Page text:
Utilitarianism is a philosophy that values doing the greatest good for the largest number of people. Its concept of general welfare is the well-being (avoiding harm and maximizing benefits) of the masses, in which the majority benefit. However, this does not necessarily take into account certain minorities or individuals.
Someone might object to general welfare of the Utilitarian type if it happened to clash with the welfare of a specific, vulnerable minority. For example, if the best thing for the majority of people was to prevent the spread of a specific, localized disease, according to Utilitarian doctrine the infected individuals should be quarantined and have no interaction with others. This would prevent them from getting any outside help and potentially doom them. It would definitely not benefit those sick individuals. However, as the disease would then be contained, it would be to the benefit of the majority—the "general welfare."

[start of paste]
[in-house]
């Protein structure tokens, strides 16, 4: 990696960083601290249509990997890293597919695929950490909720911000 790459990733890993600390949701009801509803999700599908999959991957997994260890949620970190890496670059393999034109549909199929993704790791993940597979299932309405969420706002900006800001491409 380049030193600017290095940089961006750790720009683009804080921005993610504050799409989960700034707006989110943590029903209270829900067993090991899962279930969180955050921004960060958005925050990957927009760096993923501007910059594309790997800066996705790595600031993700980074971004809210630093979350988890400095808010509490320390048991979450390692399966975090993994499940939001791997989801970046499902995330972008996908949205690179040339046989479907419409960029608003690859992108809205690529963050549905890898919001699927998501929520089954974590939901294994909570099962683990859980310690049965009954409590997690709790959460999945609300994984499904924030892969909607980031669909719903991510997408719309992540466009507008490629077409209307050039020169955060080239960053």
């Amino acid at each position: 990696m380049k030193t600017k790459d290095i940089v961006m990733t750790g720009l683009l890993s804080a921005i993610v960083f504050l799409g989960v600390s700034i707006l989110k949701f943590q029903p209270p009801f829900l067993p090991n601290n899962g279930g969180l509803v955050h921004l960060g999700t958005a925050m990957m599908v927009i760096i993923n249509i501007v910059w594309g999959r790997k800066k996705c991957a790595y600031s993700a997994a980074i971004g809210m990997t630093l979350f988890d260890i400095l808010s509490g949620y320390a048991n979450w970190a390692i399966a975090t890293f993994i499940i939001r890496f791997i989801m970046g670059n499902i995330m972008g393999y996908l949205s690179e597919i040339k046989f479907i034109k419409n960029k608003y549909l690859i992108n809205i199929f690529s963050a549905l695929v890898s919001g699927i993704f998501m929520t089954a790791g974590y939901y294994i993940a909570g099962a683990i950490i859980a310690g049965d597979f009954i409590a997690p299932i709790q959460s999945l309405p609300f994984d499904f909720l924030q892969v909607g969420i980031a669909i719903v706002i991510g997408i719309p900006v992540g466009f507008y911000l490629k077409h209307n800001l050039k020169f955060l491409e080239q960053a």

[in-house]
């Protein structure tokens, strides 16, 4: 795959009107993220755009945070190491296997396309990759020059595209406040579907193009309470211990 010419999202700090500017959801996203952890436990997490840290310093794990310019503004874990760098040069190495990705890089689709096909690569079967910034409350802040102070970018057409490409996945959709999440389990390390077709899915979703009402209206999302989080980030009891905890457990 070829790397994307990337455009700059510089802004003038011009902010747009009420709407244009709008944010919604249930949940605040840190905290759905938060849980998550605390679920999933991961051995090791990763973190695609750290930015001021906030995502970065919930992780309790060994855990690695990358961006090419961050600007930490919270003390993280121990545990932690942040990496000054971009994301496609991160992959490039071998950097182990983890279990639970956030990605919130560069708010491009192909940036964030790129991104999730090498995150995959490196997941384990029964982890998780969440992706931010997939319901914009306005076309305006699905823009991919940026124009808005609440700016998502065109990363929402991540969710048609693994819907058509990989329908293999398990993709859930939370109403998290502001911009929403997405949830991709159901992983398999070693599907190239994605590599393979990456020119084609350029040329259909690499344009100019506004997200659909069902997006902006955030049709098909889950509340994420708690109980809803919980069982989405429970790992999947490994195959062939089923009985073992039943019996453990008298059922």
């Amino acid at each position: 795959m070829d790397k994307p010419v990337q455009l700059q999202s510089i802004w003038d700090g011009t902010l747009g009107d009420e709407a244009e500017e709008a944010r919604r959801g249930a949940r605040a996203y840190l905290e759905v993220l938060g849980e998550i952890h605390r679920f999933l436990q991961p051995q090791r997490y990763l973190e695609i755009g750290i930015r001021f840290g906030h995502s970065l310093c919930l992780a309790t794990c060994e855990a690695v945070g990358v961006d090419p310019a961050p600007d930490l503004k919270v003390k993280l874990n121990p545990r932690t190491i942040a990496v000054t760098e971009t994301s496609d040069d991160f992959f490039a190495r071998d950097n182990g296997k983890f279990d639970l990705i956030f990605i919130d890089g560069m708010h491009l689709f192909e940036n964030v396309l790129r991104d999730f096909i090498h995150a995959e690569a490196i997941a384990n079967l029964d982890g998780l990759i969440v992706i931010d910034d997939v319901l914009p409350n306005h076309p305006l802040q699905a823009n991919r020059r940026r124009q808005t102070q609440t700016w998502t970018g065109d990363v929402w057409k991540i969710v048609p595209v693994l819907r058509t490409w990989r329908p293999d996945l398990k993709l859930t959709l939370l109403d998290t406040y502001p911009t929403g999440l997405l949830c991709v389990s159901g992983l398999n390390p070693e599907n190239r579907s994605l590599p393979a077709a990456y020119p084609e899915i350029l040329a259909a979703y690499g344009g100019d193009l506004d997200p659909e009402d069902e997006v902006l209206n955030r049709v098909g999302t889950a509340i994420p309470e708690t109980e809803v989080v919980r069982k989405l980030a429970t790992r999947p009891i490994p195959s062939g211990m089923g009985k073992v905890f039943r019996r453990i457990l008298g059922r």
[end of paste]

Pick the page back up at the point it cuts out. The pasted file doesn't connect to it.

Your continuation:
This often comes up against other philosophies, specifically those with strong beliefs about what is "right" and "wrong." For example, some belief systems would say that we are obliged to help sick people, even knowing the risks, because it is the "right" or "moral" thing to do. This is actually more often the case, and people tend to make decisions based on their morals or beliefs, not simply what makes the most utilitarian sense. For a deeper look at this, I suggest the Sheskin and Baumard article linked below, entitled "Switching Away from Utilitarianism: The Limited Role of Utility Calculations in Moral Judgment."